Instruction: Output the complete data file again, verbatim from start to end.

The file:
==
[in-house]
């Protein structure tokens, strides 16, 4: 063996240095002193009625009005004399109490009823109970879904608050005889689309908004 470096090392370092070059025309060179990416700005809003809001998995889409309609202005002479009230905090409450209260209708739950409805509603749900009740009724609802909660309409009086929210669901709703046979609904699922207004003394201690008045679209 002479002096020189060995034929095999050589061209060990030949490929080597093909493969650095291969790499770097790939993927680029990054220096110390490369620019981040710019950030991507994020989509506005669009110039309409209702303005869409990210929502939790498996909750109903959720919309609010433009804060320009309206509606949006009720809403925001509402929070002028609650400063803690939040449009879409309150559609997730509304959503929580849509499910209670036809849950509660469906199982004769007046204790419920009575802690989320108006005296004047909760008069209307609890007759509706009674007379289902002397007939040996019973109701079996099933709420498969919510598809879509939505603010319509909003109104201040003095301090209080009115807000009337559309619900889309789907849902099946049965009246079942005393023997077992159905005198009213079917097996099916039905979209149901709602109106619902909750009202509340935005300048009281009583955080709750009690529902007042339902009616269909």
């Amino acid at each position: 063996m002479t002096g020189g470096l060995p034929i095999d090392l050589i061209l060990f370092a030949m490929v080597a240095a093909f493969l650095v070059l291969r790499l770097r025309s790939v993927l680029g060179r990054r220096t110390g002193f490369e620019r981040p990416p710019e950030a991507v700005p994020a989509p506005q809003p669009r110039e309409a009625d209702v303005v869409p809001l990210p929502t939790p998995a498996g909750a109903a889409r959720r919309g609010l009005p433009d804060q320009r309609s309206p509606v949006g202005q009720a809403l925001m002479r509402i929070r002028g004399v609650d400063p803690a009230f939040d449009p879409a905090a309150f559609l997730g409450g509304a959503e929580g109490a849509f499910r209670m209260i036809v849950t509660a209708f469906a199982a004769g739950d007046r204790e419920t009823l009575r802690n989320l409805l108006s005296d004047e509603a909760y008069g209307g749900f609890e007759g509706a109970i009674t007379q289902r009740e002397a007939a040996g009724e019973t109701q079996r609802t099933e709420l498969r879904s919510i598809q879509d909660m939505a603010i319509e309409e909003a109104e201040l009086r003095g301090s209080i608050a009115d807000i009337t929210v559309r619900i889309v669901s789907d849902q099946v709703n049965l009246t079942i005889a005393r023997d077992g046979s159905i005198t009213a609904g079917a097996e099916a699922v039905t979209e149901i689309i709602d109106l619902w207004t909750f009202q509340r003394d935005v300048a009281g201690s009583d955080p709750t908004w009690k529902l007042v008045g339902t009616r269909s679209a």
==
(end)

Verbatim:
[in-house]
């Protein structure tokens, strides 16, 4: 063996240095002193009625009005004399109490009823109970879904608050005889689309908004 470096090392370092070059025309060179990416700005809003809001998995889409309609202005002479009230905090409450209260209708739950409805509603749900009740009724609802909660309409009086929210669901709703046979609904699922207004003394201690008045679209 002479002096020189060995034929095999050589061209060990030949490929080597093909493969650095291969790499770097790939993927680029990054220096110390490369620019981040710019950030991507994020989509506005669009110039309409209702303005869409990210929502939790498996909750109903959720919309609010433009804060320009309206509606949006009720809403925001509402929070002028609650400063803690939040449009879409309150559609997730509304959503929580849509499910209670036809849950509660469906199982004769007046204790419920009575802690989320108006005296004047909760008069209307609890007759509706009674007379289902002397007939040996019973109701079996099933709420498969919510598809879509939505603010319509909003109104201040003095301090209080009115807000009337559309619900889309789907849902099946049965009246079942005393023997077992159905005198009213079917097996099916039905979209149901709602109106619902909750009202509340935005300048009281009583955080709750009690529902007042339902009616269909």
């Amino acid at each position: 063996m002479t002096g020189g470096l060995p034929i095999d090392l050589i061209l060990f370092a030949m490929v080597a240095a093909f493969l650095v070059l291969r790499l770097r025309s790939v993927l680029g060179r990054r220096t110390g002193f490369e620019r981040p990416p710019e950030a991507v700005p994020a989509p506005q809003p669009r110039e309409a009625d209702v303005v869409p809001l990210p929502t939790p998995a498996g909750a109903a889409r959720r919309g609010l009005p433009d804060q320009r309609s309206p509606v949006g202005q009720a809403l925001m002479r509402i929070r002028g004399v609650d400063p803690a009230f939040d449009p879409a905090a309150f559609l997730g409450g509304a959503e929580g109490a849509f499910r209670m209260i036809v849950t509660a209708f469906a199982a004769g739950d007046r204790e419920t009823l009575r802690n989320l409805l108006s005296d004047e509603a909760y008069g209307g749900f609890e007759g509706a109970i009674t007379q289902r009740e002397a007939a040996g009724e019973t109701q079996r609802t099933e709420l498969r879904s919510i598809q879509d909660m939505a603010i319509e309409e909003a109104e201040l009086r003095g301090s209080i608050a009115d807000i009337t929210v559309r619900i889309v669901s789907d849902q099946v709703n049965l009246t079942i005889a005393r023997d077992g046979s159905i005198t009213a609904g079917a097996e099916a699922v039905t979209e149901i689309i709602d109106l619902w207004t909750f009202q509340r003394d935005v300048a009281g201690s009583d955080p709750t908004w009690k529902l007042v008045g339902t009616r269909s679209a």